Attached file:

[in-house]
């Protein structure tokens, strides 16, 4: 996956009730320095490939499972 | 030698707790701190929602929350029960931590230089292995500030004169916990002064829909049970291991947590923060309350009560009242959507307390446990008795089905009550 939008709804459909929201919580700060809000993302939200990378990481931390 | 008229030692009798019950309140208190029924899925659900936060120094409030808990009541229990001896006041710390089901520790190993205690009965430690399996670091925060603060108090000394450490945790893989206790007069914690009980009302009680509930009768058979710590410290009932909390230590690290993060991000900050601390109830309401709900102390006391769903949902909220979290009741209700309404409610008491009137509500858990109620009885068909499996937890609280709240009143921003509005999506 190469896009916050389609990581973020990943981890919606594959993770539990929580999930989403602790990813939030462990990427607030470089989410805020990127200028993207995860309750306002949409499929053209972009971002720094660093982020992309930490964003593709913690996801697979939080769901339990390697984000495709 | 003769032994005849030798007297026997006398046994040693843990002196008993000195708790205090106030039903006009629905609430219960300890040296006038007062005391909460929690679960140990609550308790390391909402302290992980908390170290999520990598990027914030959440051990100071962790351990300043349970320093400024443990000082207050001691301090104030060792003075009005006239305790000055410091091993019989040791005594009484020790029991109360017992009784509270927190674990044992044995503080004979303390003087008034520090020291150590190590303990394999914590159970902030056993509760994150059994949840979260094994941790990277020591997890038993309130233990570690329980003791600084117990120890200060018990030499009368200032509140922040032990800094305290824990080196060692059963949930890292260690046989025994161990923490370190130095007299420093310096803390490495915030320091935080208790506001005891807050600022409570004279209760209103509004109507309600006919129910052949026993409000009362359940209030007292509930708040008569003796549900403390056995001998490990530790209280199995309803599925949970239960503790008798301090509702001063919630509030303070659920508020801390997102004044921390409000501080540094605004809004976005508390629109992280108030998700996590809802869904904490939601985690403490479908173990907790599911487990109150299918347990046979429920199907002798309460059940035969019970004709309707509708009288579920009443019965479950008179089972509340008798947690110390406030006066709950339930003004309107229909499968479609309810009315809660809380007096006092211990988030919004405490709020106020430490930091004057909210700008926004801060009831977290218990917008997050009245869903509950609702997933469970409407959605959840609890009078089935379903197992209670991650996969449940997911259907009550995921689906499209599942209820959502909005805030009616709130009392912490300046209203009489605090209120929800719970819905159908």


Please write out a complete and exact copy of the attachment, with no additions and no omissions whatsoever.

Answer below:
[in-house]
């Protein structure tokens, strides 16, 4: 996956009730320095490939499972 | 030698707790701190929602929350029960931590230089292995500030004169916990002064829909049970291991947590923060309350009560009242959507307390446990008795089905009550 939008709804459909929201919580700060809000993302939200990378990481931390 | 008229030692009798019950309140208190029924899925659900936060120094409030808990009541229990001896006041710390089901520790190993205690009965430690399996670091925060603060108090000394450490945790893989206790007069914690009980009302009680509930009768058979710590410290009932909390230590690290993060991000900050601390109830309401709900102390006391769903949902909220979290009741209700309404409610008491009137509500858990109620009885068909499996937890609280709240009143921003509005999506 190469896009916050389609990581973020990943981890919606594959993770539990929580999930989403602790990813939030462990990427607030470089989410805020990127200028993207995860309750306002949409499929053209972009971002720094660093982020992309930490964003593709913690996801697979939080769901339990390697984000495709 | 003769032994005849030798007297026997006398046994040693843990002196008993000195708790205090106030039903006009629905609430219960300890040296006038007062005391909460929690679960140990609550308790390391909402302290992980908390170290999520990598990027914030959440051990100071962790351990300043349970320093400024443990000082207050001691301090104030060792003075009005006239305790000055410091091993019989040791005594009484020790029991109360017992009784509270927190674990044992044995503080004979303390003087008034520090020291150590190590303990394999914590159970902030056993509760994150059994949840979260094994941790990277020591997890038993309130233990570690329980003791600084117990120890200060018990030499009368200032509140922040032990800094305290824990080196060692059963949930890292260690046989025994161990923490370190130095007299420093310096803390490495915030320091935080208790506001005891807050600022409570004279209760209103509004109507309600006919129910052949026993409000009362359940209030007292509930708040008569003796549900403390056995001998490990530790209280199995309803599925949970239960503790008798301090509702001063919630509030303070659920508020801390997102004044921390409000501080540094605004809004976005508390629109992280108030998700996590809802869904904490939601985690403490479908173990907790599911487990109150299918347990046979429920199907002798309460059940035969019970004709309707509708009288579920009443019965479950008179089972509340008798947690110390406030006066709950339930003004309107229909499968479609309810009315809660809380007096006092211990988030919004405490709020106020430490930091004057909210700008926004801060009831977290218990917008997050009245869903509950609702997933469970409407959605959840609890009078089935379903197992209670991650996969449940997911259907009550995921689906499209599942209820959502909005805030009616709130009392912490300046209203009489605090209120929800719970819905159908």